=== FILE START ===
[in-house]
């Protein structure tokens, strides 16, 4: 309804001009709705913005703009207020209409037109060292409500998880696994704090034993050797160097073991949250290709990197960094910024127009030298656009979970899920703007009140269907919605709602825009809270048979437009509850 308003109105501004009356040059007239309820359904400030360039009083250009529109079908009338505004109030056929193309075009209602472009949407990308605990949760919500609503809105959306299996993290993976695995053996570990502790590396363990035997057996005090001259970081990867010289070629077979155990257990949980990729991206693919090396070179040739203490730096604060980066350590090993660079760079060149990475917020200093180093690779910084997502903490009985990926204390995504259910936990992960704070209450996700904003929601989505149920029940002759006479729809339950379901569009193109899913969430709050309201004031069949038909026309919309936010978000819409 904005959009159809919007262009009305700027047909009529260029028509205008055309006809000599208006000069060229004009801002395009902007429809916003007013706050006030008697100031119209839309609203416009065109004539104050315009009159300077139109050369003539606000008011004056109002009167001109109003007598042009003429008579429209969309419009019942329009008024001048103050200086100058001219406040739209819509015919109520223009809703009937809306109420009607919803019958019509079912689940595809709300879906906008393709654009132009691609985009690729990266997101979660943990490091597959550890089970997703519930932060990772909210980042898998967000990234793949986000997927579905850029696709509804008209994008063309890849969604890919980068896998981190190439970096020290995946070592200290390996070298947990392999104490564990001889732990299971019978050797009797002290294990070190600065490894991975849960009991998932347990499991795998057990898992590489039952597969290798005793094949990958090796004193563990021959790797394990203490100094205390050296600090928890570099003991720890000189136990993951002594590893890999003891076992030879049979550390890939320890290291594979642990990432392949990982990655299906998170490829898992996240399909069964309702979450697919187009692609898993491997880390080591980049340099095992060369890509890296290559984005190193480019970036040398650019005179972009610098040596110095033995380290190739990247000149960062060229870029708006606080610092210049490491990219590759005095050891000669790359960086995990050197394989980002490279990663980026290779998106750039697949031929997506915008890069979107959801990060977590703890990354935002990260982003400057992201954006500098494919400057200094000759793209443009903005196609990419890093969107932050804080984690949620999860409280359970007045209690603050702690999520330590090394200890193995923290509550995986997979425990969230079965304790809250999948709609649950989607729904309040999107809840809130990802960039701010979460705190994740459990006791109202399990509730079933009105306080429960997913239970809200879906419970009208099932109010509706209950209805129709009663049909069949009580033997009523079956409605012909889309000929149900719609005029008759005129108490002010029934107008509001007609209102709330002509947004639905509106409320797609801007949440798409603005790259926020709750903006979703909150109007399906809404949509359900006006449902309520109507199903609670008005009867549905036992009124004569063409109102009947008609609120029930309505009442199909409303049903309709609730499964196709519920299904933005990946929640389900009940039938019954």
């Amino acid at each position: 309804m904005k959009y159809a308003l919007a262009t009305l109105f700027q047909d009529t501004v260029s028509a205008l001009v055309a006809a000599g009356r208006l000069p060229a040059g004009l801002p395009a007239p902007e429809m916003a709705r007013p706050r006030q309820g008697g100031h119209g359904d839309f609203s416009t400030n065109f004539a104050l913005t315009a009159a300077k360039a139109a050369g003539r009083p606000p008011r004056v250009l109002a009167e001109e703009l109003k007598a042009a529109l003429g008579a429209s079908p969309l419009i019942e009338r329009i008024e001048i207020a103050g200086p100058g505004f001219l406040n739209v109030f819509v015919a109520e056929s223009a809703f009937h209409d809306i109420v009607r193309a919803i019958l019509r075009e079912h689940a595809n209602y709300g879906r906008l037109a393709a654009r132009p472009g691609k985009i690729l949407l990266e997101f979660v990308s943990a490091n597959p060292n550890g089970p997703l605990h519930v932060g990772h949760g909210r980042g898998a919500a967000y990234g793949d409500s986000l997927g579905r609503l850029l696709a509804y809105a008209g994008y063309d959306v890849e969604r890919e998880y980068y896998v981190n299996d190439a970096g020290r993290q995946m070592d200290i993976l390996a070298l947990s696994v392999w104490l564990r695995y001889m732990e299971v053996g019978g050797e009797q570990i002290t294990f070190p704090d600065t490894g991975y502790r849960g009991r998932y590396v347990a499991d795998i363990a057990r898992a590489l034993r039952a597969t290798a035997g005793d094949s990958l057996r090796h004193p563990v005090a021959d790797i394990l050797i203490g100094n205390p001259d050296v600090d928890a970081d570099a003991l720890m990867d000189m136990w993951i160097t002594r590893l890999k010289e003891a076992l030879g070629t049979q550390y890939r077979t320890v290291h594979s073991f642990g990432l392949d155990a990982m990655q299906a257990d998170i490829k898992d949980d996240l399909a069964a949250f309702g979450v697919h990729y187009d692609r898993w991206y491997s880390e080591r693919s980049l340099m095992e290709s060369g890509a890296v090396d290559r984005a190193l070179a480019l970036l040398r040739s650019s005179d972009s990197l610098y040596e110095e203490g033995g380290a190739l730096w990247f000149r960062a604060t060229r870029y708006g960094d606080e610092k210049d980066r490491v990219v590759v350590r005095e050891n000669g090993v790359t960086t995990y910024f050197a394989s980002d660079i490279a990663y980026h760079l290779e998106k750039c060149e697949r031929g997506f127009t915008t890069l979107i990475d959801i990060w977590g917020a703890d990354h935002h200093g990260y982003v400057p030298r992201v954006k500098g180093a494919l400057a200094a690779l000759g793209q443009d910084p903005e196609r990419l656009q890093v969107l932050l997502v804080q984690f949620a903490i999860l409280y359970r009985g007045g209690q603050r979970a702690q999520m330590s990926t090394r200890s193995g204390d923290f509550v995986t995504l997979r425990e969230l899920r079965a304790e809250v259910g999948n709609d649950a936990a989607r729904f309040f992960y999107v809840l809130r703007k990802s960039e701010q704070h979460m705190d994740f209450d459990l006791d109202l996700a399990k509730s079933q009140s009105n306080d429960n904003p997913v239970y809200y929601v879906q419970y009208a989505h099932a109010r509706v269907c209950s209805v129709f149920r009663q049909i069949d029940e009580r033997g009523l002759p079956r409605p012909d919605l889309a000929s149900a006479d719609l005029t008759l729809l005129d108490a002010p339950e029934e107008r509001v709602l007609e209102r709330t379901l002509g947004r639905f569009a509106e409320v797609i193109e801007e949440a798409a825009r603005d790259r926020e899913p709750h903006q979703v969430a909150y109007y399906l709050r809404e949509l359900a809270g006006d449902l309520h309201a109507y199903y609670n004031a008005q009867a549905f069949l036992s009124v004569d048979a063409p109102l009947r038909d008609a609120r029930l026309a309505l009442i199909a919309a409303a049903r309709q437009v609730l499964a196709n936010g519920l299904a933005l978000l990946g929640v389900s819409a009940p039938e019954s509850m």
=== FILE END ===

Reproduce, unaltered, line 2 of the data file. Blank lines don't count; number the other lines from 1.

């Protein structure tokens, strides 16, 4: 309804001009709705913005703009207020209409037109060292409500998880696994704090034993050797160097073991949250290709990197960094910024127009030298656009979970899920703007009140269907919605709602825009809270048979437009509850 308003109105501004009356040059007239309820359904400030360039009083250009529109079908009338505004109030056929193309075009209602472009949407990308605990949760919500609503809105959306299996993290993976695995053996570990502790590396363990035997057996005090001259970081990867010289070629077979155990257990949980990729991206693919090396070179040739203490730096604060980066350590090993660079760079060149990475917020200093180093690779910084997502903490009985990926204390995504259910936990992960704070209450996700904003929601989505149920029940002759006479729809339950379901569009193109899913969430709050309201004031069949038909026309919309936010978000819409 904005959009159809919007262009009305700027047909009529260029028509205008055309006809000599208006000069060229004009801002395009902007429809916003007013706050006030008697100031119209839309609203416009065109004539104050315009009159300077139109050369003539606000008011004056109002009167001109109003007598042009003429008579429209969309419009019942329009008024001048103050200086100058001219406040739209819509015919109520223009809703009937809306109420009607919803019958019509079912689940595809709300879906906008393709654009132009691609985009690729990266997101979660943990490091597959550890089970997703519930932060990772909210980042898998967000990234793949986000997927579905850029696709509804008209994008063309890849969604890919980068896998981190190439970096020290995946070592200290390996070298947990392999104490564990001889732990299971019978050797009797002290294990070190600065490894991975849960009991998932347990499991795998057990898992590489039952597969290798005793094949990958090796004193563990021959790797394990203490100094205390050296600090928890570099003991720890000189136990993951002594590893890999003891076992030879049979550390890939320890290291594979642990990432392949990982990655299906998170490829898992996240399909069964309702979450697919187009692609898993491997880390080591980049340099095992060369890509890296290559984005190193480019970036040398650019005179972009610098040596110095033995380290190739990247000149960062060229870029708006606080610092210049490491990219590759005095050891000669790359960086995990050197394989980002490279990663980026290779998106750039697949031929997506915008890069979107959801990060977590703890990354935002990260982003400057992201954006500098494919400057200094000759793209443009903005196609990419890093969107932050804080984690949620999860409280359970007045209690603050702690999520330590090394200890193995923290509550995986997979425990969230079965304790809250999948709609649950989607729904309040999107809840809130990802960039701010979460705190994740459990006791109202399990509730079933009105306080429960997913239970809200879906419970009208099932109010509706209950209805129709009663049909069949009580033997009523079956409605012909889309000929149900719609005029008759005129108490002010029934107008509001007609209102709330002509947004639905509106409320797609801007949440798409603005790259926020709750903006979703909150109007399906809404949509359900006006449902309520109507199903609670008005009867549905036992009124004569063409109102009947008609609120029930309505009442199909409303049903309709609730499964196709519920299904933005990946929640389900009940039938019954």